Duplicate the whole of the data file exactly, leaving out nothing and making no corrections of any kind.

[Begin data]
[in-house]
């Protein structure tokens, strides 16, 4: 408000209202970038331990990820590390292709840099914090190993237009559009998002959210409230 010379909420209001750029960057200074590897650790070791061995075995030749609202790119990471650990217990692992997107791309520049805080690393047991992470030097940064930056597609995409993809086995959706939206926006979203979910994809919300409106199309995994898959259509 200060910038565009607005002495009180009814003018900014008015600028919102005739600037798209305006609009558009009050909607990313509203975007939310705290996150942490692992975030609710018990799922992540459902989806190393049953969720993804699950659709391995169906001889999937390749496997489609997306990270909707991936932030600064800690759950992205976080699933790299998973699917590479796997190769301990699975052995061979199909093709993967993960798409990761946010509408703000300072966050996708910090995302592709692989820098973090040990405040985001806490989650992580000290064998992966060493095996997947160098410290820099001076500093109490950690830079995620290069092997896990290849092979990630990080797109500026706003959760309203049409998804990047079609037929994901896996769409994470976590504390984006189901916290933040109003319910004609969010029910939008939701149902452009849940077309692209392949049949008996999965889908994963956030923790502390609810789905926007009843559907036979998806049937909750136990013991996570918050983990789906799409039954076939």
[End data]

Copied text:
[in-house]
């Protein structure tokens, strides 16, 4: 408000209202970038331990990820590390292709840099914090190993237009559009998002959210409230 010379909420209001750029960057200074590897650790070791061995075995030749609202790119990471650990217990692992997107791309520049805080690393047991992470030097940064930056597609995409993809086995959706939206926006979203979910994809919300409106199309995994898959259509 200060910038565009607005002495009180009814003018900014008015600028919102005739600037798209305006609009558009009050909607990313509203975007939310705290996150942490692992975030609710018990799922992540459902989806190393049953969720993804699950659709391995169906001889999937390749496997489609997306990270909707991936932030600064800690759950992205976080699933790299998973699917590479796997190769301990699975052995061979199909093709993967993960798409990761946010509408703000300072966050996708910090995302592709692989820098973090040990405040985001806490989650992580000290064998992966060493095996997947160098410290820099001076500093109490950690830079995620290069092997896990290849092979990630990080797109500026706003959760309203049409998804990047079609037929994901896996769409994470976590504390984006189901916290933040109003319910004609969010029910939008939701149902452009849940077309692209392949049949008996999965889908994963956030923790502390609810789905926007009843559907036979998806049937909750136990013991996570918050983990789906799409039954076939």